7am breakfast on the outdoor deck of the Heaven restaurant, under the shade of an Umuvumu tree. This is significant because it's the tree which is found in many villages where they hold town meetings, and is a symbol of repair and reconciliation. For this particular tree, the workers cut through the large roots on one side of the tree when constructing the deck - even though the owners gave instructions to leave the trees untouched - but to their amazement, the tree sent down stilts to support and repair itself on the damaged side, and is still going strong today.

    After a fab breakfast buffet including fresh juice (pineapple, Japanese plum/bush tomato and mango), and an omlette toasted in a chipati, we headed out on a city tour.
    It's a public holiday today for Independence Day (it was actually on July 1, but is observed on the next working day), but the streets were still busy with moto-taxis, bicycles and pedestrians galore.

    Our first stop was the Genocide Memorial and Museum, which was a very sombre experience. On the site, there are 250,000 victims of the 1994 genocide buried in mass graves, where tourists visit to pay respects, and locals visit to have a sense of family, where often they are the only surviving member of their family.

    The museum follows the history of Rwanda from pre colonial days to today, mainly concentrating on the 100 days from April to July 1994 where 1 million people were killed, mostly by machete.

    After the killing stopped on 4 July 1994, a government of national unity was formed, which urged people to rebuild their lives together, without seeking revenge - quite an undertaking! It's hard to imagine how they do it, but Rwandans try to meet face to face with the people who killed their loved ones, or with the survivors of people they themselves killed. They have a determination to move on with life, to get past the seemingly impossible, no matter who or what they must forgive, in others or in themselves.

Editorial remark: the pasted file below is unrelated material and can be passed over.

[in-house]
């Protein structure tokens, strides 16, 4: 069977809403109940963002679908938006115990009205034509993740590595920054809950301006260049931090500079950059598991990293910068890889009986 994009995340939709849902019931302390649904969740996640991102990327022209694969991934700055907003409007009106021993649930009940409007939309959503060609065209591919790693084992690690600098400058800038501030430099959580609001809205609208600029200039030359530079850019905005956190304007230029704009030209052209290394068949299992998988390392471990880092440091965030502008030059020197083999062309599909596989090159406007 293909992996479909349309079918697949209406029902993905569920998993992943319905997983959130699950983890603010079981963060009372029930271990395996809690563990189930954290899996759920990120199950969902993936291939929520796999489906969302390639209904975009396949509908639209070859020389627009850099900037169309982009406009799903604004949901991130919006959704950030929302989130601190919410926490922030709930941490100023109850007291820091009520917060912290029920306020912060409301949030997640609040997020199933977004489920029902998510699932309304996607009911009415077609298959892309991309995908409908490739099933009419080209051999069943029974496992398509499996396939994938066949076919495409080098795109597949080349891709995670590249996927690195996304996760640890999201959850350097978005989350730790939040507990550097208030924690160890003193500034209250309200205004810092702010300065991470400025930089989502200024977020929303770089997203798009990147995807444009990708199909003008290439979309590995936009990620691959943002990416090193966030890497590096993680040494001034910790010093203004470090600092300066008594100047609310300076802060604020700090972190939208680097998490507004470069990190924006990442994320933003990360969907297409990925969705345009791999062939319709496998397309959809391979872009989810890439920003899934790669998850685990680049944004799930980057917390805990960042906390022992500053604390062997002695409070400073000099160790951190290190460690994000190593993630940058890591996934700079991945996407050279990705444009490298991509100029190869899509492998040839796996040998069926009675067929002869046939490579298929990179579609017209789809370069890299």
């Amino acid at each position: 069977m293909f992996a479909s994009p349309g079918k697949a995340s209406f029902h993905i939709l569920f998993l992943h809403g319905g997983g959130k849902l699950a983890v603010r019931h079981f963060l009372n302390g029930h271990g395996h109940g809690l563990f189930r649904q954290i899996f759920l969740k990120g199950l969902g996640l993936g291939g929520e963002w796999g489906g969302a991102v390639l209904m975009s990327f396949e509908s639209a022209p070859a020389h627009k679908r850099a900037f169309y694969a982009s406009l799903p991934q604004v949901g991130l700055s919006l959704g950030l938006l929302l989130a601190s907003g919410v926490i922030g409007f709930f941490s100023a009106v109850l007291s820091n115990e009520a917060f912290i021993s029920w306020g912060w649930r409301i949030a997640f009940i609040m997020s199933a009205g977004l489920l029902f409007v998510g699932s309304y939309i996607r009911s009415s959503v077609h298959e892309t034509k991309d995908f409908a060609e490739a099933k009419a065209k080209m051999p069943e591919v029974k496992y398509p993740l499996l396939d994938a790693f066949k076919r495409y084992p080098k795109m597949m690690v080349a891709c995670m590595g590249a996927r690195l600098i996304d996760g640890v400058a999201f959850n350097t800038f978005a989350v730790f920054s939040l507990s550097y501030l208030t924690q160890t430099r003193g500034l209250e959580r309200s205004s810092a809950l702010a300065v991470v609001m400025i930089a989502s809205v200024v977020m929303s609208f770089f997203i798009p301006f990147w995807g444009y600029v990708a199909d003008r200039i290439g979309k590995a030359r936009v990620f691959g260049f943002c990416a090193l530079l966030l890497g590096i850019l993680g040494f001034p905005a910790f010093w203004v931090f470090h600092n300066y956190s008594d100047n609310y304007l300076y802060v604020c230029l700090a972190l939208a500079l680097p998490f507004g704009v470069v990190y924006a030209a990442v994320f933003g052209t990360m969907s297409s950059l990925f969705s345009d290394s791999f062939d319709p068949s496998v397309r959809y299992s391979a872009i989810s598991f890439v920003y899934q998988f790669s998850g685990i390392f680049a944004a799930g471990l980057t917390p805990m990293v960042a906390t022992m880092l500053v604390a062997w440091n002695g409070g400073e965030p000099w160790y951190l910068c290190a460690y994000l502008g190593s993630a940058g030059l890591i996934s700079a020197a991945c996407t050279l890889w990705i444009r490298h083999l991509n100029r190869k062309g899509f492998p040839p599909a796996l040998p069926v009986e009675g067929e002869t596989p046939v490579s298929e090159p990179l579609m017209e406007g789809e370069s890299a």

They achieved this feat through Gacaca (grass) courts, literally held in the village square, often under an Umuvumu tree. Over the space of 10 years, 12,000 community based courts were convened across the country, and 1.9 million cases heard - those who admitted their part in the genocide, confesed fully and asked for forgiveness face to face with surviving family members, were offered half their sentence as community service building roads, making bricks or building houses for survivors. Many survivors were able to learn the fate of loved ones, locate their bodies and bury them with dignity, often at the Genocide Memorial site.
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  • Day105

    A short, very scenic drive took us back to Kigali. However, poor timing meant we hit INSANE traffic and endless road closures as President Kagame’s inauguration ceremony was just wrapping up in the nearby stadium. It was also Friday rush-hour, and raining. It took us nearly 2 hours to find our way to the Airbnb we’d booked.
    We were very suspicious of Rwanda’s president, who has been described by some as a benevolent dictator and who won his 3rd term with ~98% of the vote. However, he is absolutely LOVED and REVERED by every Rwandan we’ve met. He’s credited with ending the genocide, unifying and re-building the country. It’s hard to argue with his results. The reality is that Rwanda has incredible infrastructure in terms of roads, quality of housing in the villages, and free education and good healthcare. This is a place where you feel corruption is not a big issue and that international aid is actually getting to the people.
    We decided to spend a few days in Kigali relaxing, exploring the city and visiting the excellent Genocide Memorial that explained in painful detail how the 100 days of killing unfolded.
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You might also know this place by the following names:

Republic of Rwanda, Ruanda, Rwanda, ሩዋንዳ, رواندا, Rvanda, Руанда, Ruwanda, রুয়ান্ডা, རུ་ཝན་ཌ།, Rwanda nutome, Ρουάντα, Ruando, روواندا, Ruwanndaa, Rouanda, Ruanda - Rwanda, રવાંડા, רואנדה, रवांडा, Ռուանդա, Rúanda, ルワンダ, რუანდა, រវ៉ាន់ដា, ರುವಾಂಡಾ, 르완다, ڕواندا, ລາວັນດາ, Roanda, റുവാണ്ട, ရဝန်ဒါ, रवाण्डा, ରାୱାଣ୍ଡା, روندا, u Rwanda, Ruandäa, ருவான்டா, ర్వాండా, ประเทศรวันดา, Luanitā, رۋاندا, روانڈا, Ru-an-đa, Ruandän, Orílẹ́ède Ruwanda, 卢旺达, i-Rwanda